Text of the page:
During ancient Greek and Roman times, Ireland’s lush emerald island was known for its long frosty season.
The word “winter lover” may conjure up an image of someone who enjoys long winter naps. In fact, winter lovers are fans of Hibernia, Ireland’s classic Latin name.
The name is said to come from the Greek description of the land.The Alexandrian polymath Ptolemy called the island Joelnia in his atlas. geographia. The Romans probably noticed the similarity between this Greek form of the name and the Latin word. hibernation, means winter. (Think “hibernation” and “hibernation.”) Hibernia may be translated as “land of winter,” or, in poetic terms, “island of eternal winter.”
ireland winter landscape
MODIS (Moderate Resolution Imaging Spectroradiometer) NASAThe Aqua satellite captured this hibernation image on January 19, 2023. The clouds were mostly clear that day after an arctic air mass brought hail, sleet, snow and frost to the island. Snow accumulates at high altitudes.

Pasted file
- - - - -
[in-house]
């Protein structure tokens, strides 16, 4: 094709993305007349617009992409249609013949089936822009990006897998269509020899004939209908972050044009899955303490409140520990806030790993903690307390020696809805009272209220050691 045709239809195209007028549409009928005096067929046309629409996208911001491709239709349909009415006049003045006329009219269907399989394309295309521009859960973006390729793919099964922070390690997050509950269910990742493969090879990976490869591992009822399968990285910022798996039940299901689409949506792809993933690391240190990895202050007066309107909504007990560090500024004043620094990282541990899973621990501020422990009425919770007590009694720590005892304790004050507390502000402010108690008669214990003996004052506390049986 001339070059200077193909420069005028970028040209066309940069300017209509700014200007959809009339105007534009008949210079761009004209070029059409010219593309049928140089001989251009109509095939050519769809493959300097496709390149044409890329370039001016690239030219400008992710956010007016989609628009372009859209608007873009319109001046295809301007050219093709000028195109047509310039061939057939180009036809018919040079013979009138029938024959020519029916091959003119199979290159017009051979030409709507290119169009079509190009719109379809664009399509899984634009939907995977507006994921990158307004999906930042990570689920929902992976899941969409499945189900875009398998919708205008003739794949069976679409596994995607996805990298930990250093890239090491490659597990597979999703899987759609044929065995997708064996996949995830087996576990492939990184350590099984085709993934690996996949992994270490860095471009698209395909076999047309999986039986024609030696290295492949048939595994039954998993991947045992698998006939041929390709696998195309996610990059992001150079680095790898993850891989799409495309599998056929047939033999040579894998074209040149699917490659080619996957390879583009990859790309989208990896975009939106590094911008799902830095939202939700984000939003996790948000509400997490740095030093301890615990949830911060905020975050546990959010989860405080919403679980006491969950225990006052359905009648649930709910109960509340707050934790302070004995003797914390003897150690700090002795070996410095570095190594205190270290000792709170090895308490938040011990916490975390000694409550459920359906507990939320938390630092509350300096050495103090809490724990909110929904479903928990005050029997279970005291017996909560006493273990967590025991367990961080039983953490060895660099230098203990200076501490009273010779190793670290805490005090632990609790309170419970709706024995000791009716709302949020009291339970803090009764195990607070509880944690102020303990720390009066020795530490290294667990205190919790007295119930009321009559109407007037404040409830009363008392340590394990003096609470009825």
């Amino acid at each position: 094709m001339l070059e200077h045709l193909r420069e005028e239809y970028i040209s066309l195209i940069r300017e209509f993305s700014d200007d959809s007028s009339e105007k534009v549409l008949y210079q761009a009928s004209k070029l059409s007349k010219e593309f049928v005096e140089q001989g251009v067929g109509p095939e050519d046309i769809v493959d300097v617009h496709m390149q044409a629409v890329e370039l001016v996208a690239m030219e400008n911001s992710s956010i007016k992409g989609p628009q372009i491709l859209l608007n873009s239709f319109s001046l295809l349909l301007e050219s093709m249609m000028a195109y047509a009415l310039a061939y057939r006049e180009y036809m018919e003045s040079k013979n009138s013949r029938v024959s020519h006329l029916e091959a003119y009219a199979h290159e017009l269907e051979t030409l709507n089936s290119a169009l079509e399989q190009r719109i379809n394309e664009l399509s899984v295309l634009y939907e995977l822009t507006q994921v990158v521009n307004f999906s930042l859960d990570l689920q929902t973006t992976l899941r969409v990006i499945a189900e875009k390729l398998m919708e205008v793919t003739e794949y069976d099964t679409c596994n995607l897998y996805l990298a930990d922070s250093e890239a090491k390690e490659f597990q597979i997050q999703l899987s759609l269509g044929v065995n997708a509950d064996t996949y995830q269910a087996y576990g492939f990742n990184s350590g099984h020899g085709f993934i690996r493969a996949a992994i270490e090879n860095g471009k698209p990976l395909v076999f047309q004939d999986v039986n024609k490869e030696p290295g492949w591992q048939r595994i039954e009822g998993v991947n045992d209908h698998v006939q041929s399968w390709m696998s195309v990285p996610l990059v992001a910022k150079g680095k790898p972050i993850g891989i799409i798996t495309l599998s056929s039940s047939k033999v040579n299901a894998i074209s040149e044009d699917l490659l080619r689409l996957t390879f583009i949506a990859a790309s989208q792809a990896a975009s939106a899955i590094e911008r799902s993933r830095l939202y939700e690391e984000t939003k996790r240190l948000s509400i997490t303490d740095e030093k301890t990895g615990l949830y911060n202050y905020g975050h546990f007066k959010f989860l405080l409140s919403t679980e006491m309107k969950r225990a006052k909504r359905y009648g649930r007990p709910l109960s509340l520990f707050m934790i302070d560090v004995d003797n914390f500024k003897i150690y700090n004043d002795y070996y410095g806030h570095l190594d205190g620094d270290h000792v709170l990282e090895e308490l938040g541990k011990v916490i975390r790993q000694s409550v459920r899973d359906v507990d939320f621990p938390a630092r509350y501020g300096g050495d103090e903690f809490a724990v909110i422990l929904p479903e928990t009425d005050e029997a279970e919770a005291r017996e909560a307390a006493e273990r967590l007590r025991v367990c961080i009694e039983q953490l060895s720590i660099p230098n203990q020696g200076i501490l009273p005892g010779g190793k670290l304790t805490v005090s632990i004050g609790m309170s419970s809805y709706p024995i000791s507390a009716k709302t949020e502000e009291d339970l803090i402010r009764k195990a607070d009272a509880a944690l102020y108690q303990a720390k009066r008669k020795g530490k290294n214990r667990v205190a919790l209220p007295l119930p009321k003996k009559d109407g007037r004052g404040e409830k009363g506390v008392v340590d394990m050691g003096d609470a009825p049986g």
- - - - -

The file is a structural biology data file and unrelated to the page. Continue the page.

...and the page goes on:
According to the Irish Met Office, snow falls most often in Ireland in January and February, but snowstorms can occur from November to April. The white film tends to be temporary, and many winters pass without major snowstorms. However, more extreme winter weather can also occur. For example, in 2010, frigid Arctic air ushered in early winter. In even more distant history, a heavy snowfall in 764 is said to have continued for three months.
However, Ireland as a whole enjoys a mild climate thanks to the North Atlantic Drift, which transports warm seawater to higher latitudes. The water around the island tends to be coldest in February and March, which may result in a slower rise in spring temperatures and give the impression that winter never ends.
Advances in renewable energy
Winters don’t necessarily have a lot of snow, but they tend to be windy. From 2023 to the winter of 2024, sustained winds bring a green energy victory to the Emerald Isle. On 6 December 2023, Ireland reached a record high for wind power output on its national grid, with wind power meeting more than 70 per cent of Ireland’s electricity needs on that day. Ireland ranks among the top countries in the world for the proportion of wind power in its electricity generation mix. By 2022, wind power will account for one-third of energy production.
NASA Earth Observatory image by Michala Garrison using NASA EOSDIS LANCE and MODIS data from GIBS/Worldview.